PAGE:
"Show empathy and ask open-ended questions such as "Tell me what's going on," to give the person a chance to talk about his or her feelings.  Other research shows that trying to hide or suppress an emotion, called "emotion suppression," typically backfires. When people are told to hide how they feel and try to clamp down on the emotion, "it actually leaks out more."

Do you have Debbie (or David) Downer in your life? Someone you want to mentally or physically run from every time you see them? The Gallup Organization shares that 7 out of 10 employees do not feel appreciated and are dis-engaged.  What would happen if you gave the gift of listening (a form of appreciation) to help everyone (including David/Debbie Downer) be more effective?

Be a great leader, coach or neighbor - get tuned up (take Tune in Time, 15 minutes a day = 91+ hours in a year) and Listen Aggressively.

Oscar 13 years old

Walter 4 months old

Oscar and Walter say,
"Hey, thanks for hanging
out with our mom.  
She speaks so highly of you!
Let's Stay in Touch"
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Wake Up Eager Workforce Podcast Episodes:
LISTEN TO TWO Wake Up Eager Workforce podcasts.  One NEW podcast about finding the balance between challenge and support, and our very popular Episode 14 about being a best boss. See the Wake Up Eager Workforce Podcast Directory, here.
Episode #26 Leader As Coach Skill:  High Support, High Challenge..  Interview w/  Co-author of: Challenging Coaching, Ian Day.
Find out about: The coaching skill - high support, high challenge;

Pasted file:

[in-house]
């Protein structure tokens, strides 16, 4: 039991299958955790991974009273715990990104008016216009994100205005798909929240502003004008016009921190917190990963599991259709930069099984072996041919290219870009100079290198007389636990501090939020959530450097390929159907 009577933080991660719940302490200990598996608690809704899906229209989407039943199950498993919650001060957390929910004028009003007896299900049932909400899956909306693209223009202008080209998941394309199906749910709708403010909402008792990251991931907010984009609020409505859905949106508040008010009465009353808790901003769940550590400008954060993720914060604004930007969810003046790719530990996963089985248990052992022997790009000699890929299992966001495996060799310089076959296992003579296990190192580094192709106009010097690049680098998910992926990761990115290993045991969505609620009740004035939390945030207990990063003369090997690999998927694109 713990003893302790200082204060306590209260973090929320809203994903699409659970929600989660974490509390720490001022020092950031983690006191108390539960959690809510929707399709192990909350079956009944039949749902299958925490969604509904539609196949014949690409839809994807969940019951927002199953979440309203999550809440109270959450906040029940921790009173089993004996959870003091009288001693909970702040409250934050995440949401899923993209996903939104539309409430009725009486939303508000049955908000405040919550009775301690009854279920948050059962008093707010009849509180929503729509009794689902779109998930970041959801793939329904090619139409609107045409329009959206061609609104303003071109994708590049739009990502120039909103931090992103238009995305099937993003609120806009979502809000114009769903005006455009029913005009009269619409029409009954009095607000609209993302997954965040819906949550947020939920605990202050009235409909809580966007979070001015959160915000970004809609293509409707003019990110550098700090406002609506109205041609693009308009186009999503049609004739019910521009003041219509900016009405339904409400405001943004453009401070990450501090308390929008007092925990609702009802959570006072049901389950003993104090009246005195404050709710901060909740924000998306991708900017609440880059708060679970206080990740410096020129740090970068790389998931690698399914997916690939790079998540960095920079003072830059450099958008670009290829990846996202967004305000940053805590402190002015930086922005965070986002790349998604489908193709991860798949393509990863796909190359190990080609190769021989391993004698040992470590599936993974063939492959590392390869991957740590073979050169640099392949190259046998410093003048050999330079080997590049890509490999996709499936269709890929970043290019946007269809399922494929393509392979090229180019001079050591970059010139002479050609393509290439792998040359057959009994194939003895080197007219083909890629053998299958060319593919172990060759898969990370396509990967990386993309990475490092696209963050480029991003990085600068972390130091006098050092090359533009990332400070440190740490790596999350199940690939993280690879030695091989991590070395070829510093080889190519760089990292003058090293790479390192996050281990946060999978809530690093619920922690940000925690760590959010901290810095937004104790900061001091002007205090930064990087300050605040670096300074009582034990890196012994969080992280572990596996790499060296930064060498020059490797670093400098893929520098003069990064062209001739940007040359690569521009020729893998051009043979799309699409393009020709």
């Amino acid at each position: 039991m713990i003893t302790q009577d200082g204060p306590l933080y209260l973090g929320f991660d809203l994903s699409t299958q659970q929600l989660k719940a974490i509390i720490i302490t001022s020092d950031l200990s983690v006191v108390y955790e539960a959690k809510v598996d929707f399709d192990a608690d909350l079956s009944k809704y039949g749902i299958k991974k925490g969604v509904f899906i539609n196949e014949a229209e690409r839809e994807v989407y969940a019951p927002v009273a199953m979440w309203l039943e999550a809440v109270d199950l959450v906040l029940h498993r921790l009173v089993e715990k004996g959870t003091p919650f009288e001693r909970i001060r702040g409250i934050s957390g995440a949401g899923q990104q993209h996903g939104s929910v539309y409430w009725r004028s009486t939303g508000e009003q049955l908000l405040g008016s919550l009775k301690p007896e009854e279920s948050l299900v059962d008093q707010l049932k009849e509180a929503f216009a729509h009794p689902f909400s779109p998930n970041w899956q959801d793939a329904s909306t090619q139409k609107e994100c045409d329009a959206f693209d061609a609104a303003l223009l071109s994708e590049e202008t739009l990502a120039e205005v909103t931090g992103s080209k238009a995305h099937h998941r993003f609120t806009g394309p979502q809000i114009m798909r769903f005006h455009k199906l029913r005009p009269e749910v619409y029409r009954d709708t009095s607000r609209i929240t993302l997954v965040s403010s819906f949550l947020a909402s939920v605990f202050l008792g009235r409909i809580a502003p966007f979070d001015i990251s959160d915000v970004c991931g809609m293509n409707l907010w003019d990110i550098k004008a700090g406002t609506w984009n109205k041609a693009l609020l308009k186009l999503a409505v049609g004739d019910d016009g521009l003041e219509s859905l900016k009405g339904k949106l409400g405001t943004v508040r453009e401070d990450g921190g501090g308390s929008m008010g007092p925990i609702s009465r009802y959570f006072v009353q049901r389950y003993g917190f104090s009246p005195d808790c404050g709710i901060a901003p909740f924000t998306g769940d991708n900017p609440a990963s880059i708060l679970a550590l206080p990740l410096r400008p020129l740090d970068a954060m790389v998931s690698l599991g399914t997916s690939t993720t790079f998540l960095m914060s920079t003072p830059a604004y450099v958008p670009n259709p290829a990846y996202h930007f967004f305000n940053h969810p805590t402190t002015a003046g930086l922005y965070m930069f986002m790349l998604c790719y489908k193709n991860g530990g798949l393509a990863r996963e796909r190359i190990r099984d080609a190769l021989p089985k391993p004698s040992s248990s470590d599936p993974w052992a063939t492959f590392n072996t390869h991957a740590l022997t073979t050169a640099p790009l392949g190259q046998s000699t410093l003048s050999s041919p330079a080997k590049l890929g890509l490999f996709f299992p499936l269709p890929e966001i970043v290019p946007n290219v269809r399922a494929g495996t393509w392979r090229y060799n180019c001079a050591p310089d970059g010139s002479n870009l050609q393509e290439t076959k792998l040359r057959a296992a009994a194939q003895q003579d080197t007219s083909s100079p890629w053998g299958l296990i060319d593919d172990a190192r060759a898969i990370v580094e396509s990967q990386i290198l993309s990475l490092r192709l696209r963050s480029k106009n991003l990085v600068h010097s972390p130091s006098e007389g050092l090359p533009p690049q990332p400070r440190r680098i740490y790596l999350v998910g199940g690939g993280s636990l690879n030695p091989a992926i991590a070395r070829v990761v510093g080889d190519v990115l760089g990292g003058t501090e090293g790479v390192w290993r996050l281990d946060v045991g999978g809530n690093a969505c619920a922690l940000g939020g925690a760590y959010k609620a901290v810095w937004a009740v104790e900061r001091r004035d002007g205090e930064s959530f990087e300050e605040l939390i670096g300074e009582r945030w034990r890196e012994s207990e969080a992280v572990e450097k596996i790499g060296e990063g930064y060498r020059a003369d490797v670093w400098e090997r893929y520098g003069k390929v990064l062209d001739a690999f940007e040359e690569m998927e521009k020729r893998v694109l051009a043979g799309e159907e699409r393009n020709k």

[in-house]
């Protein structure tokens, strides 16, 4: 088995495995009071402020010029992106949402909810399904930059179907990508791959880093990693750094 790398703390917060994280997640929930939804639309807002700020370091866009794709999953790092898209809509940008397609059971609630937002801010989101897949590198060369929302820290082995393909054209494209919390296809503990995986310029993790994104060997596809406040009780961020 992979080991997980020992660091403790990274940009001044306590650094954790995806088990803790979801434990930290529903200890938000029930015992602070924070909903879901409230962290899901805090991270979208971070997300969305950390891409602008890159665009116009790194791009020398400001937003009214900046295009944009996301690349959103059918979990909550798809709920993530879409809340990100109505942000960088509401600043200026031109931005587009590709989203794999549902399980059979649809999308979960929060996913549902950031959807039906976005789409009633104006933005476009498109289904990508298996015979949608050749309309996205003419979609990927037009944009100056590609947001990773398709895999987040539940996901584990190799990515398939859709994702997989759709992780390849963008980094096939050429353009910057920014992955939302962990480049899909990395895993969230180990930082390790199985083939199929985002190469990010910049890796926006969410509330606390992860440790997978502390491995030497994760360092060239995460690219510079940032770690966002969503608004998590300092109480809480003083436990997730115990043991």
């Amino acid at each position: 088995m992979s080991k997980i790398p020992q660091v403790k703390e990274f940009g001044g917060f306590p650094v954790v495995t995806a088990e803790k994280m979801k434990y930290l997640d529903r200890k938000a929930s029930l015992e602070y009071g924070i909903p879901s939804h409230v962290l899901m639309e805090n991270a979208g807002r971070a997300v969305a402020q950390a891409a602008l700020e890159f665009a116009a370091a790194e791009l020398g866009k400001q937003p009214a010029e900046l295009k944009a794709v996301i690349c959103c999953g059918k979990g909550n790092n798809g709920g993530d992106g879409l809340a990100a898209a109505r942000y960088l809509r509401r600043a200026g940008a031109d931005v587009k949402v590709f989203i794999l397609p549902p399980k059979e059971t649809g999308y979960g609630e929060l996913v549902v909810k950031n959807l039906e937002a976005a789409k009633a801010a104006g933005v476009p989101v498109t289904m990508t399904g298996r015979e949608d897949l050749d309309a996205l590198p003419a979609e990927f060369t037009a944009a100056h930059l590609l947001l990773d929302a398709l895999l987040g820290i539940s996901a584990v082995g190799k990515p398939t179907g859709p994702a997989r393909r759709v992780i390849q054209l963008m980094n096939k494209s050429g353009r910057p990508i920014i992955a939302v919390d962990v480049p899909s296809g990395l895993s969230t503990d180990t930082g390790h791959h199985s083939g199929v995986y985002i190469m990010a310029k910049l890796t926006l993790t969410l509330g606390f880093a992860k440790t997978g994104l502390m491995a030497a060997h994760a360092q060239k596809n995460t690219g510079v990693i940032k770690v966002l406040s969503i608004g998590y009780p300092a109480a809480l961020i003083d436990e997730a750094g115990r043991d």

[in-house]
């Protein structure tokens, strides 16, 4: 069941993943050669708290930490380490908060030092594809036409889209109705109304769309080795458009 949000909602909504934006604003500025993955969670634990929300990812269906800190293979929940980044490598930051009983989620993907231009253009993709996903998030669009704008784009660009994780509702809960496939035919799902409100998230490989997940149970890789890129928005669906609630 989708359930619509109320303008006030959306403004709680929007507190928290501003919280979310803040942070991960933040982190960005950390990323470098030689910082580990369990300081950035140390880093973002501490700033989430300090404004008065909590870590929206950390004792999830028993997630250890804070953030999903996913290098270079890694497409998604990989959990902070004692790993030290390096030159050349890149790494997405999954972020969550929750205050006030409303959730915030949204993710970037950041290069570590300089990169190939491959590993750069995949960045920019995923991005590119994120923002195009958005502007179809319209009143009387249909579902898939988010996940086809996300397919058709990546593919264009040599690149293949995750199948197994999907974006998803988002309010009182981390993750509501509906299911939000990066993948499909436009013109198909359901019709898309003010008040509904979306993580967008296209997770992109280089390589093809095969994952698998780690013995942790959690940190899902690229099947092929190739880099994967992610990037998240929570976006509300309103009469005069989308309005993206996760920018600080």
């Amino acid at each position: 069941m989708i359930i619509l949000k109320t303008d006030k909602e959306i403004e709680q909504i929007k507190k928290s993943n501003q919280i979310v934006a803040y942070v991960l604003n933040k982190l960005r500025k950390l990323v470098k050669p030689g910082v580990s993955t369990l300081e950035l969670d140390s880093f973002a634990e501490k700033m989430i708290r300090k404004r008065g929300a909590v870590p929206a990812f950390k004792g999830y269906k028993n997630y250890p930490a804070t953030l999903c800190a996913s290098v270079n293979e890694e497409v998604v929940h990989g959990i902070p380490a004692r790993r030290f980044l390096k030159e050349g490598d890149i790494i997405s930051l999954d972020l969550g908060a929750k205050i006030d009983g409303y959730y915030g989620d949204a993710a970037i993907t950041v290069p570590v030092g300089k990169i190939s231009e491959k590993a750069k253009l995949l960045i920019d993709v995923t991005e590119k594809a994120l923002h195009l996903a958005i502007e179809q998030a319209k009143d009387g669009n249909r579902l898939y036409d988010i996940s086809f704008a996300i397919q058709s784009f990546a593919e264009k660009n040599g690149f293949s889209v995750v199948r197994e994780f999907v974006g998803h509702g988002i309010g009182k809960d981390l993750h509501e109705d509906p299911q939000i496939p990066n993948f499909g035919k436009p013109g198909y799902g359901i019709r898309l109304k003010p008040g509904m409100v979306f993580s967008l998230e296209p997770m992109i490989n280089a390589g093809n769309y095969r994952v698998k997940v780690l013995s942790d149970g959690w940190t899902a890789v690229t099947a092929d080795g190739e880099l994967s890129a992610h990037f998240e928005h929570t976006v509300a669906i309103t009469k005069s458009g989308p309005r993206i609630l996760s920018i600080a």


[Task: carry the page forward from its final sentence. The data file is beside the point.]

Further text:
What ZOUD is and how you can use it;  move from the Cozy Club or Stress interaction to the Loving Boot and high performance
Three barriers and more. Listen and Read the Show Notes, Now!
 Episode #14  Being a Best Boss - A Podcast Interview with VPHR Dr. Randy Reece
 Find out about: What Square One leadership is and how Randy used this to be a best boss; Why Randy asks questions to generate conflict and how questioning can improve engagement; One question that he asks every candidate;  How to Overcome Being a Gutless Leader and more. Listen and Read the Show Notes, Now!
justforfunThis Month - A Just for Fun Video
It's Not About The Nail!

This month's topic is focused on the power of two important actions in  Listening Aggressively - acknowledging (reflecting) and support.  

This can he hard when the answer to a person's problem can seem SO OBVIOUS to those of us without the problem (like the nail in this video).

BUT if people do not feel heard, acknowledged and supported - they CANNOT HEAR your smart answer or advice!  Also, as the WSJ article reminds us: when emotions are clamped down they leak out.  This is a funny, and oh so accurate, representation of what we all want leaders (and our spouses!) to do more of - listen.

Helping Leaders, Trainers and Consultants Build the Energy, Commitment and Communication in Organizations

Suzie Price
Priceless Professional Development